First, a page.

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Reviews » DVD Video Reviews » The Long Ships
The Long Ships
Columbia/Tri-Star // Unrated // June 24, 2003
List Price: $24.95 [Buy now and save at Amazon]
Review by Holly E. Ordway | posted June 26, 2003 | E-mail the Author
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The movie

It's true that Viking raiders traveled quite extensively in search of loot, even as far as rich Constantinople, so the premise of a bunch of Vikings coming afoul of a Moorish prince after the same treasure that they're hunting is not, in itself, implausible. Sadly, though, that's about the only part of The Long Ships that can be described in such positive terms.

I'm all for a rousing adventure, which is why I was interested in The Long Ships to begin with, but there has to be something to capture my interest, to make me want to find out how the adventure unfolds. The Long Ships fails utterly on that count, and on many others as well. The film has a script that sounds like it was written by a group of high school drama students. What's worse, the actors deliver their performances with about the same level of quality... resulting in a production that absolutely reeks of amateurism.

The film never gets any momentum going at all. The opening scene, which introduces Rolfe the Viking (Richard Widmark) telling a tale to a Moorish audience, generates no particular sense of wonder or adventure; all right, so there's a legend about a golden bell. So what? We learn that the Moorish prince Mansuh (Sidney Poitier) is obsessed with finding the bell, but why should we care? We don't know anything about him or why he's interested (and we never do, really). The fact that the Vikings get drawn into this quest for the bell doesn't make things any more interesting: all right, we've got more greedy people off to find this object.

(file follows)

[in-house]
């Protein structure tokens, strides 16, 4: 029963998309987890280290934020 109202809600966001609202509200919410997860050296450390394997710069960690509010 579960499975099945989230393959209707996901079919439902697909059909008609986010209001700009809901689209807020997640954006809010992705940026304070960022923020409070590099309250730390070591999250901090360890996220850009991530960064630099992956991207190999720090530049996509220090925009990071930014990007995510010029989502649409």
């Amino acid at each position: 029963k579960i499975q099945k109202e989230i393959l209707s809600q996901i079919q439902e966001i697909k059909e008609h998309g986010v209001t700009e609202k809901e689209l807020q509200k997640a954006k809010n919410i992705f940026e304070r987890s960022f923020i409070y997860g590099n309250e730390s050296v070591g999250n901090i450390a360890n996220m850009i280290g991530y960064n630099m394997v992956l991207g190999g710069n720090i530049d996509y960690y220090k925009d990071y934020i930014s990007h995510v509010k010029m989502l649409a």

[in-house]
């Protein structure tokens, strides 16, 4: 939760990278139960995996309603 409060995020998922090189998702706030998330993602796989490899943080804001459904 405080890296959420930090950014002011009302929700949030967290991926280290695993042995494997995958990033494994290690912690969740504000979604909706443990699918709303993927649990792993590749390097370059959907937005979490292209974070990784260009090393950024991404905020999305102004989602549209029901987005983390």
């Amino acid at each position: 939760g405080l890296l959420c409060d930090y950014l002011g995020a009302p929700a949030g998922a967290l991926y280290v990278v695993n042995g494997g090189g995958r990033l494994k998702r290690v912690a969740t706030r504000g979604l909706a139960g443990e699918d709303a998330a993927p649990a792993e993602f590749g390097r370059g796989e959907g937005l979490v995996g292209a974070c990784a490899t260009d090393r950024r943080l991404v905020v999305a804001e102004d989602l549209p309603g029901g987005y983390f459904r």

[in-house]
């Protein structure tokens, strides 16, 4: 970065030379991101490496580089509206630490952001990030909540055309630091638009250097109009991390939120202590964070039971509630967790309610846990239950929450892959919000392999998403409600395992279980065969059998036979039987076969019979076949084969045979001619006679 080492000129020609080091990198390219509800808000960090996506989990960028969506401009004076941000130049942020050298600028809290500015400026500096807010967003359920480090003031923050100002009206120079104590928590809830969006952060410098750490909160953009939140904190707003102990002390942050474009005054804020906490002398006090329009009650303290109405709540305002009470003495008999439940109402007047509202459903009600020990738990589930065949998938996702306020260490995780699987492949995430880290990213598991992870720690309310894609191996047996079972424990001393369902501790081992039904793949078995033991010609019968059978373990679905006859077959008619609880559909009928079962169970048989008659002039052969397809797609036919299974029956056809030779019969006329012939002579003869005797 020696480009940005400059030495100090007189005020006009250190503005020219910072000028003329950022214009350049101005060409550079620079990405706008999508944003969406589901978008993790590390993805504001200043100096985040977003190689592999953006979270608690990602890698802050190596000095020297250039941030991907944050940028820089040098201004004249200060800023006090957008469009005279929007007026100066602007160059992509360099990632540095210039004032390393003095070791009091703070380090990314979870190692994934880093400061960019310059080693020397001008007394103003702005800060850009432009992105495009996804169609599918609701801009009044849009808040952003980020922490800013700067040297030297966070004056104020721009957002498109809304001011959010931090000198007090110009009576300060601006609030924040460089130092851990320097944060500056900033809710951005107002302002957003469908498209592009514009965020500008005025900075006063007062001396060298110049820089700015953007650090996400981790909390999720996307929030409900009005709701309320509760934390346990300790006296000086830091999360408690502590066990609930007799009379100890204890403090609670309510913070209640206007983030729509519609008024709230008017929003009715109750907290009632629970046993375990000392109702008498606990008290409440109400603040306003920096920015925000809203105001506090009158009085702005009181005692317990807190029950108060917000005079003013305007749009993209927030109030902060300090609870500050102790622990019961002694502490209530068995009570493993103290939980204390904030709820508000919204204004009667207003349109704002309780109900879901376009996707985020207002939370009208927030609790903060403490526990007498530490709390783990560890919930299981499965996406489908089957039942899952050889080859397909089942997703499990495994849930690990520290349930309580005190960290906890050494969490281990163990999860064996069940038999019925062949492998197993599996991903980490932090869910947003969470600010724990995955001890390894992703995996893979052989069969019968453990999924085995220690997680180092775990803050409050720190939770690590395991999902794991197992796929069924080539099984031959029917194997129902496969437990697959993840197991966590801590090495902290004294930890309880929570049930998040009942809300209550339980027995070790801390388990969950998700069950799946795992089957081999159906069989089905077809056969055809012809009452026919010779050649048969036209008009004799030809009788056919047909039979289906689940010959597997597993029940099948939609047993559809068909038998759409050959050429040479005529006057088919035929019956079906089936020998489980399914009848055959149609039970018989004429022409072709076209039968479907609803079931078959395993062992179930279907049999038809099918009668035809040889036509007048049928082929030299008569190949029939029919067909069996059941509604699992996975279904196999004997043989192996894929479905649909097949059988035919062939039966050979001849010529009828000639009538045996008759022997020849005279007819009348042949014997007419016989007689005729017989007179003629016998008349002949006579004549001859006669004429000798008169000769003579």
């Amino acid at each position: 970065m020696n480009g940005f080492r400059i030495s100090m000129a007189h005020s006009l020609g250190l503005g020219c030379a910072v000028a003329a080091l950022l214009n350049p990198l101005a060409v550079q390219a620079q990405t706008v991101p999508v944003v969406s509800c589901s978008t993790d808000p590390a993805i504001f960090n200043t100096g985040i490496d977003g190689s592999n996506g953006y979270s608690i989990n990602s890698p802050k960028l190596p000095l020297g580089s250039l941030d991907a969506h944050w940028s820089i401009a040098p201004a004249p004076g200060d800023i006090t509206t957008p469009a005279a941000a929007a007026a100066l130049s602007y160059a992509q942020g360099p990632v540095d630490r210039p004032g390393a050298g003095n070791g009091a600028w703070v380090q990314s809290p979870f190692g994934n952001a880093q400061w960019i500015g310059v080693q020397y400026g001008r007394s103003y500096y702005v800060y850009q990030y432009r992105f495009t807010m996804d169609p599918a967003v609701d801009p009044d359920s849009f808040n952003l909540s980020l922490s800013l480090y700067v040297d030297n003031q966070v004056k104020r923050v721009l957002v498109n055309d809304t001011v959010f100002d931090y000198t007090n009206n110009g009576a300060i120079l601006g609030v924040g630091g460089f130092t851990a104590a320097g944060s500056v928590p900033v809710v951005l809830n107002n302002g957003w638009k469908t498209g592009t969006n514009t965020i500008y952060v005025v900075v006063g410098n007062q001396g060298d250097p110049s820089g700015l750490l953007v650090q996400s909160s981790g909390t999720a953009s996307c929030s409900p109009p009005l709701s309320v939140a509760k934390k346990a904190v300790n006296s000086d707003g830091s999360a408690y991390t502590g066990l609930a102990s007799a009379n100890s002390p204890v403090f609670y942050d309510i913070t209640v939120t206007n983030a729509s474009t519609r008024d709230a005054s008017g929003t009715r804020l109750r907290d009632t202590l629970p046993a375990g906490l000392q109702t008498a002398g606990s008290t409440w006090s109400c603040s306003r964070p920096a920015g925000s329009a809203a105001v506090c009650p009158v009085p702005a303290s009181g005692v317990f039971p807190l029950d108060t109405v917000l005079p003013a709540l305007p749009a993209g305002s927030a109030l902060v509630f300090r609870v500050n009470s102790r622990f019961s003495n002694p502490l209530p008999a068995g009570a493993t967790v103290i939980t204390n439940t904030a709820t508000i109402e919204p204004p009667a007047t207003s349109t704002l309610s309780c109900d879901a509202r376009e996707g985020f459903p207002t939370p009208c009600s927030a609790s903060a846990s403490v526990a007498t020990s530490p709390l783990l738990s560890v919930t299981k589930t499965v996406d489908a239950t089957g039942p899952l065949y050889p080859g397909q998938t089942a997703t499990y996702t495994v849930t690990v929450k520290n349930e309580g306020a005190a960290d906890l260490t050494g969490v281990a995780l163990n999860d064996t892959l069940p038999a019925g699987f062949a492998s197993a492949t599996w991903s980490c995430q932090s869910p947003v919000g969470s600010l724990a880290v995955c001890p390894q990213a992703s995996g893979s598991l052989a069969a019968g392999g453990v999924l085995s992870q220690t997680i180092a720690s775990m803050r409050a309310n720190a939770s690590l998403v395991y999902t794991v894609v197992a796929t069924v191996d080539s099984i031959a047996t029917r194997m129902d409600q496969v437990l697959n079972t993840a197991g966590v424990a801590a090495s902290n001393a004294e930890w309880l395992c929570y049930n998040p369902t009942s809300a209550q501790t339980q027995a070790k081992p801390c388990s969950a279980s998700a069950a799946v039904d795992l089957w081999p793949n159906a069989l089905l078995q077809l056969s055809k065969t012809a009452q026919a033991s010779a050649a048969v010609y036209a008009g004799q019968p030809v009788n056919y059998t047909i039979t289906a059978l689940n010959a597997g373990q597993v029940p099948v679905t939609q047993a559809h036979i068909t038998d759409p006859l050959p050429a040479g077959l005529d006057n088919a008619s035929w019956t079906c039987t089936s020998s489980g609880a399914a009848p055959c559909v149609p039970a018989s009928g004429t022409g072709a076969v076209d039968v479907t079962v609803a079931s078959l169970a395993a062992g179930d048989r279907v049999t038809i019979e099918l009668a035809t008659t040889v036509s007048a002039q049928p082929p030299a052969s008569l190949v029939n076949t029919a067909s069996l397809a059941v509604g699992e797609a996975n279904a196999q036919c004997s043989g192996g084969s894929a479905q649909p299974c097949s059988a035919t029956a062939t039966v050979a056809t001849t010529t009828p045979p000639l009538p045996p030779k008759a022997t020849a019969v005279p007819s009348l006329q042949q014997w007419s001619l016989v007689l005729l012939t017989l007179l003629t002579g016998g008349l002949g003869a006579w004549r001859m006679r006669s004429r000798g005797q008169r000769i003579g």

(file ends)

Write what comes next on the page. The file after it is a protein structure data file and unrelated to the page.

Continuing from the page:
It's hard to communicate just how flat all the events are in this film. The quest for the mythical golden bell, undertaken by two rivals, certainly could have made for an interesting movie... but The Long Ships isn't that movie. Perhaps my sense of detachment was due to the fact that none of the characters is in the least interesting: Rolfe seems to be intended as a comic figure of sorts (which doesn't work in the least), his father is a pathetic figure who is irritating rather than either tragic or comic; Poitier's utter lack of expression as Mansuh renders him cardboard rather than enigmatic; and the miscellaneous Vikings and Moors are stock "adventurer's companion" figures with not so much as an iota of personality.